Supreme Court: In a case where the inquiry under Section 5A of the Land Acquisition Act, 1894 was dispensed with despite there being no urgency, the bench of KM Joseph* and S. Ravindra Bhat, JJ, directing that the property be returned back to the appellants, has held that Section 5A of the Act guarantees a right to the person interested in the property which was the only statutory safeguard to stave off of a compulsory acquisition of his property and hence,
“In the ultimate analysis as with any other decision a balancing of conflicting interests is inevitable. The authorities must remain alive and alert to the precious right created in favour of the citizens which is not meant to be a mere empty ritual.”
A notification under Section 4(1) of the Act dated 8.10.2004 coupled with notification under 17(4) was issued in regard to 52.361 hectares of land for the construction of a residential colony under the name of Bulandshhar Khurja Development Authority, Bulandshehar. Declaration under Section 6 of the Act was published on 7.10.2005.
While the appellants did not raise any objection as the requirement of Section 5A of the Act stood dispensed with, they argued before the Court that despite the urgency clause being invoked, the possession was taken only in January 2006. Further, it was stated that till date on the spot neither any construction under the residential scheme has been started nor it ‘appears to be’ in the near future. Hence, it was argued that there was no urgency to dispense with the inquiry under Section 5A of the Act.
Exercise of power under Section 17 (4) be invoked to dispense with the requirement under Section 5A
Section 5A of the Act guarantees a right to the person interested in the property which was the only statutory safeguard to stave off of a compulsory acquisition of his property. The power under Section 17 (4) is discretionary. Being a discretion it must be exercised with due care. It is true that if there is relevant material however meagre it may be and the authority has without being guided by extraneous considerations applied his mind and taken a decision, then the court would adopt a hands-off approach.
“What is required of the authority is to form a subjective opinion. This does not mean that the opinion can be whimsical or capricious. There must be materials before the authority. The materials must be relevant. The authority must apply his mind to the material. This is apart from the requirement that action must not be malafide.”
Further, undoubtedly the purpose must be a public purpose. But merely because the purpose of the acquisition is found to be a public purpose, the duty of the authority does not end. He must be satisfied that there is real agency such that the invaluable right vouchsafed to a person to ventilate his grievances against the acquisition is not unjustifiably extinguished.
Manner in which a challenge to a notification under Section 17(4) must be approached
When a challenge is made to the invocation of power under Section 17 (4) the writ applicant cannot succeed on bare and bald assertions. The facts which are specifically within the exclusive knowledge of the state must be laid before the court on the basis of the principle in Section 106 of the Evidence Act. Existence of the exceptional circumstances justifying invoking of Section 17 (4) must be established in the wake of a challenge.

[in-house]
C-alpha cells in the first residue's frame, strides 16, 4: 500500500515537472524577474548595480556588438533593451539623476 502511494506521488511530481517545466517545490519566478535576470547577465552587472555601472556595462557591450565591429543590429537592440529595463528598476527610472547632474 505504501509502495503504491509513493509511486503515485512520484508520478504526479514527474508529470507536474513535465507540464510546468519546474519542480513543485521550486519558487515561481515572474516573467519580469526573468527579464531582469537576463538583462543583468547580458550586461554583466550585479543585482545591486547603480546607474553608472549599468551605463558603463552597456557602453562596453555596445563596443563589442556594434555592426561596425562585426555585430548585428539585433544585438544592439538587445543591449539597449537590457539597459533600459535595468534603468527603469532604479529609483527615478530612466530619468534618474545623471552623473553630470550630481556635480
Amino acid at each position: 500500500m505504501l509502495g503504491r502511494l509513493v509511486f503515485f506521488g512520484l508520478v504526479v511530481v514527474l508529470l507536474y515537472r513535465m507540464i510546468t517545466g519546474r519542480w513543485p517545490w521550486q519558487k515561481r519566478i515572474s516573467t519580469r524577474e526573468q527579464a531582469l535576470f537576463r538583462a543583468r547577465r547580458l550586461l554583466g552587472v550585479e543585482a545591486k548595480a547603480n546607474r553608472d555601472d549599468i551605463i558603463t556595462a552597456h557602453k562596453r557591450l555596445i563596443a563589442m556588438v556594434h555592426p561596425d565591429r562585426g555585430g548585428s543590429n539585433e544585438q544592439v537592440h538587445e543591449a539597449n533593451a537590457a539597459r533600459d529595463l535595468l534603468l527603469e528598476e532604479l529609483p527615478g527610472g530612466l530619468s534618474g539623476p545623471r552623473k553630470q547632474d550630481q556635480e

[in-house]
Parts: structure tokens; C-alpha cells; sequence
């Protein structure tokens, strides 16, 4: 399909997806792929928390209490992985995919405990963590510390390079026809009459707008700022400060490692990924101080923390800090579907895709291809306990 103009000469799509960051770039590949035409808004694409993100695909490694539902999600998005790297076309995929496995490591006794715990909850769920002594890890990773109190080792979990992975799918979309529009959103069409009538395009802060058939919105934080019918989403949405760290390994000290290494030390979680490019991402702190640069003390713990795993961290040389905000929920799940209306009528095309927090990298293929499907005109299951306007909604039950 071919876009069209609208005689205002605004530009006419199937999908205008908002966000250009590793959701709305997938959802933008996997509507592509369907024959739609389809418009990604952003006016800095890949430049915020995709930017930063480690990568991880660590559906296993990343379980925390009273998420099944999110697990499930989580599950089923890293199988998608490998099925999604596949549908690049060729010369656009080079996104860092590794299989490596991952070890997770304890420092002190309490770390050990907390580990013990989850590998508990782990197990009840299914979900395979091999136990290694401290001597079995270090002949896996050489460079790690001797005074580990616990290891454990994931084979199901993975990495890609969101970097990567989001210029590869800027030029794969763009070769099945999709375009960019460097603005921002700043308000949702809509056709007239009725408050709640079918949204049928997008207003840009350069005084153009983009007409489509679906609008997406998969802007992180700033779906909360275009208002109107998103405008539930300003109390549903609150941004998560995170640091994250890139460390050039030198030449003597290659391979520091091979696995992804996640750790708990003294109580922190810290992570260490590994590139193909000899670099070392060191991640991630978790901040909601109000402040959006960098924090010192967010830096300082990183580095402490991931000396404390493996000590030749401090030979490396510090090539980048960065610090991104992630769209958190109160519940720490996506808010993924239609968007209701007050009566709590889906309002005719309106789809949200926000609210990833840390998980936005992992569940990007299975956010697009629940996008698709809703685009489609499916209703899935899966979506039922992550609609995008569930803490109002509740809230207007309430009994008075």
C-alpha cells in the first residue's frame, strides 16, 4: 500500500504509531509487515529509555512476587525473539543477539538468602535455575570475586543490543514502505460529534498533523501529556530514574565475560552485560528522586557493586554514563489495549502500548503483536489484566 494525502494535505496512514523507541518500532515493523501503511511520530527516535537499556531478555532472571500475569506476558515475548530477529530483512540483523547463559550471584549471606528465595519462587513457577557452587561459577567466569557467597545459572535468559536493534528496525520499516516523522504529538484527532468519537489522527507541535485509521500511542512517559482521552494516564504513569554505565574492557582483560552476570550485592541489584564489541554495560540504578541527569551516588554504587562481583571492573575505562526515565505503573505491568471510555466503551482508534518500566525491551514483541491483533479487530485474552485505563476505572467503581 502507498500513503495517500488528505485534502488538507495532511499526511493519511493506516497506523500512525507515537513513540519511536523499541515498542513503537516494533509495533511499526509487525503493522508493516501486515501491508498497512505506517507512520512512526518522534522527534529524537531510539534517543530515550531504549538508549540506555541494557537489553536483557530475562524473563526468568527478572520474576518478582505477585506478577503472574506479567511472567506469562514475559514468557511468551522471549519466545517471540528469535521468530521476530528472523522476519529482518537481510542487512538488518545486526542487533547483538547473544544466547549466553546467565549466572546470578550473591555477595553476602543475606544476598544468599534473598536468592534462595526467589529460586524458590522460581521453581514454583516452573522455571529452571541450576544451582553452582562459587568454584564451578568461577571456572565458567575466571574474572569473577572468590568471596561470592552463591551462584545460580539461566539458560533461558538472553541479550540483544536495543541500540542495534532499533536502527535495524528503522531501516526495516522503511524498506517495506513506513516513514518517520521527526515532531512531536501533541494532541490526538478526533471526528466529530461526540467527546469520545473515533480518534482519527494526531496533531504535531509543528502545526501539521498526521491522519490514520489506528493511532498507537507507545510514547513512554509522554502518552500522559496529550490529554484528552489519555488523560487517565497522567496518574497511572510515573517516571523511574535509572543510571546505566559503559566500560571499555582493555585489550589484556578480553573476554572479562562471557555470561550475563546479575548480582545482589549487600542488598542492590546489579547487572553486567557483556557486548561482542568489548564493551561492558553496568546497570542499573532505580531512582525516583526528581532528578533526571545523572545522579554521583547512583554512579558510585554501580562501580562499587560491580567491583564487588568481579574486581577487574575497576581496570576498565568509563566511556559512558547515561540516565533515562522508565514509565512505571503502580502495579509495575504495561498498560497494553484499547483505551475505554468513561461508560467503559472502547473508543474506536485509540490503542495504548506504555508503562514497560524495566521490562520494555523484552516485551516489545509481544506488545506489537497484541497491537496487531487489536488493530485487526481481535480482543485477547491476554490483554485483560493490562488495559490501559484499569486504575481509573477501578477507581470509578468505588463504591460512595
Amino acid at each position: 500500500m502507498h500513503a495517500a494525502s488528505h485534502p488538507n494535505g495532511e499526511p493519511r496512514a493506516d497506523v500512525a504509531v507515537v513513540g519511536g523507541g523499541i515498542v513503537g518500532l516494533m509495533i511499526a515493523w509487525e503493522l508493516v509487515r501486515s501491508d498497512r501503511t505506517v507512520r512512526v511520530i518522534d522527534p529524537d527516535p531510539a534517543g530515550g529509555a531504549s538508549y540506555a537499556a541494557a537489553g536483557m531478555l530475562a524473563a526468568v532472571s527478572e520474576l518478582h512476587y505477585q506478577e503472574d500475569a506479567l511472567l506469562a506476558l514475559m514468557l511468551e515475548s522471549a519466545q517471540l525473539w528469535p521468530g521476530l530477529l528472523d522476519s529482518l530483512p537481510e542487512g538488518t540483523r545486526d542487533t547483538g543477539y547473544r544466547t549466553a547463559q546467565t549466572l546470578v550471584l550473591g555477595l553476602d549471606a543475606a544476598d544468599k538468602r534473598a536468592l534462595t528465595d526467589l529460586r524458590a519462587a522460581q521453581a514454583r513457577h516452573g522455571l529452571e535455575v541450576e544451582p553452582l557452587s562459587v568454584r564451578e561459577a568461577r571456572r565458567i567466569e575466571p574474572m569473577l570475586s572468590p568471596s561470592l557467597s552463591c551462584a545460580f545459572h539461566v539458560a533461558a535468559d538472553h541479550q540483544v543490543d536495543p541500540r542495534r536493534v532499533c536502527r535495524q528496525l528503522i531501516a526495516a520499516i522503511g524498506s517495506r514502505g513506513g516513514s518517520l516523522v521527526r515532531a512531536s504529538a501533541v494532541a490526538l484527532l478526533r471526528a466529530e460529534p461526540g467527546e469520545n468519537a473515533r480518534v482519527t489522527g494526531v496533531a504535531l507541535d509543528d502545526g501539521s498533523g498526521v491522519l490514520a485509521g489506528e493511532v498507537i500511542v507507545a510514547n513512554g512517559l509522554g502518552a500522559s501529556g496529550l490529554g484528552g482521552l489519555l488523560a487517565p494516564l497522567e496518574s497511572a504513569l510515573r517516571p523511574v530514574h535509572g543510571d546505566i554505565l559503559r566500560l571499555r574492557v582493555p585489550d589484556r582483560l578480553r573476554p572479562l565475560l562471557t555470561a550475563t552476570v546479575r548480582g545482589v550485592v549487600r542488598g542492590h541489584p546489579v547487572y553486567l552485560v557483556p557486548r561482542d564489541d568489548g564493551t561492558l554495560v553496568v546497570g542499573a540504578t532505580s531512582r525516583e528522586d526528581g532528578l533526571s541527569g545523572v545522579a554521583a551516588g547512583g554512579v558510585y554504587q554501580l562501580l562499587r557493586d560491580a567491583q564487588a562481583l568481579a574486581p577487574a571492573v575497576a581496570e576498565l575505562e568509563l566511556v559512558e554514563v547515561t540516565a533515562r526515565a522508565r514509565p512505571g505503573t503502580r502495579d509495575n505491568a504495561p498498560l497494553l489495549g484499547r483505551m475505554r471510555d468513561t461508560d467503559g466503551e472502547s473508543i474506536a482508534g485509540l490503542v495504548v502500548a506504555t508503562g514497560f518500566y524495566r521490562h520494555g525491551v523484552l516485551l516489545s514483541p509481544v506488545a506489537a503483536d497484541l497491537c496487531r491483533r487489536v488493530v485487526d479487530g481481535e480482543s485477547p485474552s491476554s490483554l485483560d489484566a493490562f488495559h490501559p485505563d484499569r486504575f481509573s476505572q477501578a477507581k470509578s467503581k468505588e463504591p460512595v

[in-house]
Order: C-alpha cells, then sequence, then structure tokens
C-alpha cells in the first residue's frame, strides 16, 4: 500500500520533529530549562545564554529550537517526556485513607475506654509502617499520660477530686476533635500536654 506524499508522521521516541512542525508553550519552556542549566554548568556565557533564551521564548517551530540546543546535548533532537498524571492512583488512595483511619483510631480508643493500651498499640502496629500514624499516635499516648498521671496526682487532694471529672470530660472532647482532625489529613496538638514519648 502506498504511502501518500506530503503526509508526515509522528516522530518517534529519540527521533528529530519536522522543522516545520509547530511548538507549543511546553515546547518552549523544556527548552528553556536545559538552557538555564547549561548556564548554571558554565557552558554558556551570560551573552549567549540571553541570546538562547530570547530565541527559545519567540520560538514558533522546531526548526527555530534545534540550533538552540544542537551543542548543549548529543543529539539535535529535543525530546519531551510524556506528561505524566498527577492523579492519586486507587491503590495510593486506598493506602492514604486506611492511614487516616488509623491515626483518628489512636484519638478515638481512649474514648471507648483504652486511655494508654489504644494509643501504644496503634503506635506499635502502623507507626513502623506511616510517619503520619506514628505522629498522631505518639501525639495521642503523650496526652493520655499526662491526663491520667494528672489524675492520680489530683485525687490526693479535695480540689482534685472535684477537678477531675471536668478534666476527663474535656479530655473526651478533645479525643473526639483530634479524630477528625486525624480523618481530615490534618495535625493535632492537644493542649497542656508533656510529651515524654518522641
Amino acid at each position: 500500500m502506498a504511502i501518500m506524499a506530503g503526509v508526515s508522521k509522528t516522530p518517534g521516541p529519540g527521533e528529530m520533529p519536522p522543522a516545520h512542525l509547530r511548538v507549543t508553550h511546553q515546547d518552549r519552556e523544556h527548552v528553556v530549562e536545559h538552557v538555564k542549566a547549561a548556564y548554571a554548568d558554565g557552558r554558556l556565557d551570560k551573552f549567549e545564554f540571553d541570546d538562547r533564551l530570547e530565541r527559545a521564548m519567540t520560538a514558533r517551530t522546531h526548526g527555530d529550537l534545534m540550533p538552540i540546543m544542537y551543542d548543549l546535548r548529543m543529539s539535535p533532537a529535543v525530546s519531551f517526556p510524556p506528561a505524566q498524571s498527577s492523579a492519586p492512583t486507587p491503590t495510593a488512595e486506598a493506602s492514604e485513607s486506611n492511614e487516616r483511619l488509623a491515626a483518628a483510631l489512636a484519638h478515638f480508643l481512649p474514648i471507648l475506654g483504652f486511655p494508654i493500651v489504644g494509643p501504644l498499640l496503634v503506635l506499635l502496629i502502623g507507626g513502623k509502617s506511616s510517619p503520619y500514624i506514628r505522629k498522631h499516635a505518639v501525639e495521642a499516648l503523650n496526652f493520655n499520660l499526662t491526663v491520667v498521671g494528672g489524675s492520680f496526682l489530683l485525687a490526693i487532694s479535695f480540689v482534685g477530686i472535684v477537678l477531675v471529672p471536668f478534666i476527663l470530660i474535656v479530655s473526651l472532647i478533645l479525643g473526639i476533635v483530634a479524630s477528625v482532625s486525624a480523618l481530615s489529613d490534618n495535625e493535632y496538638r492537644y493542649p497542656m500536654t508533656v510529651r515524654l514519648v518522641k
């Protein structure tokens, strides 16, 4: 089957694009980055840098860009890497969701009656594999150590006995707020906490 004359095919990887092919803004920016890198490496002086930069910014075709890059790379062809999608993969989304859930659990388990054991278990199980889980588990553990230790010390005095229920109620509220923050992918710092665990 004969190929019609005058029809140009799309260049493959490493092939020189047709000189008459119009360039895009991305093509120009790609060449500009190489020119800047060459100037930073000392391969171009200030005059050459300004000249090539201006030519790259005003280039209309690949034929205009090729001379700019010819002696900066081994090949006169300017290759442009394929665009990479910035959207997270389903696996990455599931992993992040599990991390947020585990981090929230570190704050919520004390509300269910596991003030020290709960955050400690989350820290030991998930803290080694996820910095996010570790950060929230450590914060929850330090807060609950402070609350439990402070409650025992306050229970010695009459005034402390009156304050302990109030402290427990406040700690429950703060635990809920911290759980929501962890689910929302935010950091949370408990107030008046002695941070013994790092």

On an appreciation of the evidence made available by all the parties it is open to the court to conclude that no occasion arose for resorting to the power under Section 17 (4) which indeed must be read as an exception to the general rule that the acquisition of property is made after affording an opportunity the person adversely affected to demonstrate that the acquisition was unjustified.
Decision on Facts
The Court took note of certain facts that showed that there was no urgency at all associated with the need to acquire the land immediately which constitutes the foundation for invoking the urgency clause. The notification under section 17(4) came to be issued after more than two years of the proposal sent sometime in March, 2006 if not earlier. Further, the declaration under section 6 came to be 60 issued only on 9.4.2009, just two days prior to the first anniversary of the date of notification under section 4. What finally impelled Government to issue the notification, namely, the apprehension that if it is not issued within one year of the section 4 notification the acquisition would lapse. This had nothing to do with urgency which would have manifested in the section 6 declaration being issued much earlier.
Therefore, in the facts of this case, having regard to the nature of the scheme, the delay with which section 6 declaration was issued, possession taken and the nature of the material on the basis of which the proposal was processed, it was held that the appellants are justified in contending that the notification under 17(4) dispensing with the inquiry under Section 5A was unjustified.
The Court, hence, directed that the property be returned back to the appellants.
[Hamid Ali Khan v. State of UP, 2021 SCC OnLine SC 1115, decided on 23.11.2021]
For appellant: Advocate Abhay Kumar
For State: Senior Advocate Ravindra Raizada
For Second Respondent: Advocate Ravindra Kumar
*Judgment by: Justice KM Joseph